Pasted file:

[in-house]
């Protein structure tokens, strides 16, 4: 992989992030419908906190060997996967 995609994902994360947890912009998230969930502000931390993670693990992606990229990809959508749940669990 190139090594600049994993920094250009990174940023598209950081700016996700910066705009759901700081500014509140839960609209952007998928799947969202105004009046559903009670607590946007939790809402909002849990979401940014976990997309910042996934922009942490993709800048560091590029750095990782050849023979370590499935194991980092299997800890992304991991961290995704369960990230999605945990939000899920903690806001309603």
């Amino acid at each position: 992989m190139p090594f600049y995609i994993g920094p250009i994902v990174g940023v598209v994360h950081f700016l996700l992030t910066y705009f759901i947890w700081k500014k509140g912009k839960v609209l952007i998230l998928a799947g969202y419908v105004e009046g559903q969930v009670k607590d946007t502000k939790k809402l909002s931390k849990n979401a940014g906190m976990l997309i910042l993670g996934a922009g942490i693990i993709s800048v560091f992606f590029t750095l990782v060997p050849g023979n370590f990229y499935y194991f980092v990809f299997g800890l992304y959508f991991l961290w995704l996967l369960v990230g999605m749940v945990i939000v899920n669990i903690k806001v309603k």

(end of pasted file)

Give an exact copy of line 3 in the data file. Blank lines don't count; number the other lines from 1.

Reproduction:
């Amino acid at each position: 992989m190139p090594f600049y995609i994993g920094p250009i994902v990174g940023v598209v994360h950081f700016l996700l992030t910066y705009f759901i947890w700081k500014k509140g912009k839960v609209l952007i998230l998928a799947g969202y419908v105004e009046g559903q969930v009670k607590d946007t502000k939790k809402l909002s931390k849990n979401a940014g906190m976990l997309i910042l993670g996934a922009g942490i693990i993709s800048v560091f992606f590029t750095l990782v060997p050849g023979n370590f990229y499935y194991f980092v990809f299997g800890l992304y959508f991991l961290w995704l996967l369960v990230g999605m749940v945990i939000v899920n669990i903690k806001v309603k």